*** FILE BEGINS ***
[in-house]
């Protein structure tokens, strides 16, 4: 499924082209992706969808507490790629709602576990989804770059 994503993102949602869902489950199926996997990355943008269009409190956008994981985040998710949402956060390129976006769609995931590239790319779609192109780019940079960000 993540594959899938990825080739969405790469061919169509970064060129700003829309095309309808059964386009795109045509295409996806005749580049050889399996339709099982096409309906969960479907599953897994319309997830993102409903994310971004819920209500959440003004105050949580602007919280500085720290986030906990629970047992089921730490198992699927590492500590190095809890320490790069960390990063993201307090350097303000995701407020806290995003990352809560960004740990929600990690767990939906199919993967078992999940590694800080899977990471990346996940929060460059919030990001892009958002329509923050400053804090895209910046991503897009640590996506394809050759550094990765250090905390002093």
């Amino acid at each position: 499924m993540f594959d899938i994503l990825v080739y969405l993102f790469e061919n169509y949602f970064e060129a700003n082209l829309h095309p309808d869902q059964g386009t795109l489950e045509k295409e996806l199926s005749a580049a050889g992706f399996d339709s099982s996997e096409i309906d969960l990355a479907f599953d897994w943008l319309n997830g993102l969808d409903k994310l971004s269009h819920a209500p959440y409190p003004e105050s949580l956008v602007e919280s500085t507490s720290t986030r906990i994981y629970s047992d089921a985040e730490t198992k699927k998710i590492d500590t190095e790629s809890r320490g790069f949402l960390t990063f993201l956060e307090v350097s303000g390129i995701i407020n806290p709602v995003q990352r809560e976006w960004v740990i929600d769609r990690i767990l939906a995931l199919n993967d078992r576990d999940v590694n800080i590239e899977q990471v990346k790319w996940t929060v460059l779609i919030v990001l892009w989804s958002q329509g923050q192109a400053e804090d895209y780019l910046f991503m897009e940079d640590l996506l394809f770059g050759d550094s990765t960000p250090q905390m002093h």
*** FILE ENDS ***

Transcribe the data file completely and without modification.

[in-house]
């Protein structure tokens, strides 16, 4: 499924082209992706969808507490790629709602576990989804770059 994503993102949602869902489950199926996997990355943008269009409190956008994981985040998710949402956060390129976006769609995931590239790319779609192109780019940079960000 993540594959899938990825080739969405790469061919169509970064060129700003829309095309309808059964386009795109045509295409996806005749580049050889399996339709099982096409309906969960479907599953897994319309997830993102409903994310971004819920209500959440003004105050949580602007919280500085720290986030906990629970047992089921730490198992699927590492500590190095809890320490790069960390990063993201307090350097303000995701407020806290995003990352809560960004740990929600990690767990939906199919993967078992999940590694800080899977990471990346996940929060460059919030990001892009958002329509923050400053804090895209910046991503897009640590996506394809050759550094990765250090905390002093």
């Amino acid at each position: 499924m993540f594959d899938i994503l990825v080739y969405l993102f790469e061919n169509y949602f970064e060129a700003n082209l829309h095309p309808d869902q059964g386009t795109l489950e045509k295409e996806l199926s005749a580049a050889g992706f399996d339709s099982s996997e096409i309906d969960l990355a479907f599953d897994w943008l319309n997830g993102l969808d409903k994310l971004s269009h819920a209500p959440y409190p003004e105050s949580l956008v602007e919280s500085t507490s720290t986030r906990i994981y629970s047992d089921a985040e730490t198992k699927k998710i590492d500590t190095e790629s809890r320490g790069f949402l960390t990063f993201l956060e307090v350097s303000g390129i995701i407020n806290p709602v995003q990352r809560e976006w960004v740990i929600d769609r990690i767990l939906a995931l199919n993967d078992r576990d999940v590694n800080i590239e899977q990471v990346k790319w996940t929060v460059l779609i919030v990001l892009w989804s958002q329509g923050q192109a400053e804090d895209y780019l910046f991503m897009e940079d640590l996506l394809f770059g050759d550094s990765t960000p250090q905390m002093h």